Each time we move outside of our comfort zone, we grow stronger. For us to grow, we must stretch ourselves, and during this stretching process it is quite natural for us to feel uncomfortable. We’re uncomfortable because we are stepping in to unknown territory and learning something new. As we grow older, we tend to forget how to try new things.
“Can’t teach an old dog new tricks”
Perhaps this is because we feel more uncomfortable trying something new, as it is almost expected of an adult to already know how. So, as a student you have ‘The World’ on your side – you’re young and no one will question you if you decide to try out something new.
Each time you try something new, whether you stick at it or not, you place ‘another brick in the wall’ of your inner resilience. You become stronger in all areas of your life and you increase your belief in the fact that you can do anything you choose to put your mind to (obviously within reason).
The stronger you become internally, the less general anxiety you’ll tend to feel, and the quicker you’ll become at processing it. So flexing your muscle of resilience by trying new things is a good habit to develop and hold on to as you go through life.
“If you don’t use it, you lose it”
By nature we are creatures of habit, so unless we actively try new things we will generally roll on through, what is universally known as ‘The Treadmill of Life’.
One of the biggest steps I’ve taken outside of my comfort zone was when I went travelling for a couple months. Some of this was on my own and other parts were in tour groups. Either way, I was away from everything that was familiar and habitual to me. I remember returning home and feeling like nothing could touch me and that I could achieve anything. That was definitely several bricks cemented firmly in my wall of resilience.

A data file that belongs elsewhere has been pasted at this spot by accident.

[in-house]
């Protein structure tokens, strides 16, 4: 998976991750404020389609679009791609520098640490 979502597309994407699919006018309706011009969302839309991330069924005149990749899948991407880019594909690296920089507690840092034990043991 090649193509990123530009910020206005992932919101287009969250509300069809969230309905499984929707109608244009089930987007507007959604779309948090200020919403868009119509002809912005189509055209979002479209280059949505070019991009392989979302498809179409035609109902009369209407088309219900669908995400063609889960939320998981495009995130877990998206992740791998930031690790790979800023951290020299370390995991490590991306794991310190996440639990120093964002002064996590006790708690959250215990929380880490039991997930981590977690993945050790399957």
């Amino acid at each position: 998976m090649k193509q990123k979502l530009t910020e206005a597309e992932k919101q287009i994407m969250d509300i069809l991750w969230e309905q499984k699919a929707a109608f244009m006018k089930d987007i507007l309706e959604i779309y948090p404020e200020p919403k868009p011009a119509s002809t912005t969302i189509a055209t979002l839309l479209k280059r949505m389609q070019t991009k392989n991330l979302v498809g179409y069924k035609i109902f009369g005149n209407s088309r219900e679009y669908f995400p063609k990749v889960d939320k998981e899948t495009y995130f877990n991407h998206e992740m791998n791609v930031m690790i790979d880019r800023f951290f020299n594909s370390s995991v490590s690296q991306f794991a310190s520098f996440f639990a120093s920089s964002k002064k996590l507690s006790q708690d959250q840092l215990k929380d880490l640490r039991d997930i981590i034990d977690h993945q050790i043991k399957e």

Another time I left a note for a girl who served me in a restaurant. If I remember correctly my heart was beating faster than when I went up in a hot air balloon… and I can struggle with heights! But I did it anyway. On that particular occasion, my mind was coming up with all sorts of reasons why it was a stupid idea. The bottom line was – I had nothing to lose and everything to gain. I already knew what it was like not to go on a date with her, so asking the question was only ever going to bring me what I already had or something better.
If the bigger steps seem daunting now, then start with smaller things and build up to the bigger ones. Make a list ranging from all the small steps you could take, to the bigger, more adventurous ones.
Some of the smaller steps to get you started could be as simple as: walking or driving a slightly different way to university or college, parking in a different place (if possible), trying something new from a restaurant or café menu or having the waiter/waitress recommend something, going to the cinema without a plan and watching the next film that is on when you arrive there, or a slightly more testing one if you haven’t tried it before – eating with yourself for company in a restaurant or café.
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